I say in 7-10 years we see this girl as an anchor on CNN.

Dale Corvallis June 11, 2007 7:44 am (Pacific time)

Great to see story's like this other than the daily sad news!

Tim King June 10, 2007 10:05 pm (Pacific time)

The 4.3 is achieved by maxing out everything and then taking college level classes in addition to the regular study. 4.3 is incredible, but the fact that three of them exist in that tiny class is even more amazing.

Neal Feldman June 10, 2007 9:47 pm (Pacific time)

What I don't get is if an A is 4.0 how do people get a 4.3? That is better than an A? If it is because of 'extra credit' how can 'extra credit' be allowed to exceed 100%? Doing so, to just compete, forces everyone to get that extra credit so now instead of it being extra it becomes mandatory if you are to compete. What is next? SAT scores of 2000 when a perfect score is 1600 due to 'extra credit'?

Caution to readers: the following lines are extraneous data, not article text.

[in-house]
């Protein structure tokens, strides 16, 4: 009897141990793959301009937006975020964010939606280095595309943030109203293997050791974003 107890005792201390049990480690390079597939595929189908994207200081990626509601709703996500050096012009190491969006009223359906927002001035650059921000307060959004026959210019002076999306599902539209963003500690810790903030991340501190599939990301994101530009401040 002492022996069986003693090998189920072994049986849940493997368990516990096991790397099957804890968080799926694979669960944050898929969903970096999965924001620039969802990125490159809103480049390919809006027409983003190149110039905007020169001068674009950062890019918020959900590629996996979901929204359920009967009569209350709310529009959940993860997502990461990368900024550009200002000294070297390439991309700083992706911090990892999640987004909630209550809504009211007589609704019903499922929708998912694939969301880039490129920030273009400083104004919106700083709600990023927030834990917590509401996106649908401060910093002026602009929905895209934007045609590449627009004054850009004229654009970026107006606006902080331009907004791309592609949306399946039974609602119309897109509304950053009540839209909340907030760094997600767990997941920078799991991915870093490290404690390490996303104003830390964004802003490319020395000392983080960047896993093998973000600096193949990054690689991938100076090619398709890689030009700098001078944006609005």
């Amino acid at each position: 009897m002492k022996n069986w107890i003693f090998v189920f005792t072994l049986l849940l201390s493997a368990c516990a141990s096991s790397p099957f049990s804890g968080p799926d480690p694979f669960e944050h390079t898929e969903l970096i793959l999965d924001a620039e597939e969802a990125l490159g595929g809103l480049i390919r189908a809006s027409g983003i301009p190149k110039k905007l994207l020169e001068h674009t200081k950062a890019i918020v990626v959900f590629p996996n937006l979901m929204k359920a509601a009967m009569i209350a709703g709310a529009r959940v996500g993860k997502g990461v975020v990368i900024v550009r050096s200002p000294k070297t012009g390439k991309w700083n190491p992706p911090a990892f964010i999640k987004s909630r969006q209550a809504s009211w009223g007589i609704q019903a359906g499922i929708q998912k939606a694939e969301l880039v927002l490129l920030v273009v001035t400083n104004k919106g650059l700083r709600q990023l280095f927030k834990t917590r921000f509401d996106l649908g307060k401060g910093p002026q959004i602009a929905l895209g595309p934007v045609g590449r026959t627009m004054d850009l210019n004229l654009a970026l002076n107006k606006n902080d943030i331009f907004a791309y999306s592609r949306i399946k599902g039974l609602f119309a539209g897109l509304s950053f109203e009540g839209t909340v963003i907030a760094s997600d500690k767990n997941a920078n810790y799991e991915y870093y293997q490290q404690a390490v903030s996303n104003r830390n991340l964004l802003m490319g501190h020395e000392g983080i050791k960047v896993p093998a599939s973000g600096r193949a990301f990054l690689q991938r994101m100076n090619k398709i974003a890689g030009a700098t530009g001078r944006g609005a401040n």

Maureen Ellis June 10, 2007 2:42 pm (Pacific time)

We are glad to see this report, why can't other media groups produce similar things? Everything is so negative and this proves that stories do not have to be that way to simply be good, helpful and informative.

Hank Ruark June 10, 2007 9:14 am (Pacific time)

To all: Here's the fundamental truth about all educational funding -reflected from the reality of what is produced, and for whom. In small-town Oregon, the people in charge see far more clearly than some Legislators what it takes to build the 21st Century in Oregon -- and restore those "Wings" so Oregon can "Fly !"-again. But note also this leader in progress went outside of Oregon for her advanced work, too. See Sarasohn in Big O today for reasons-why. Beautiful, meaningful story by our own Bonnie...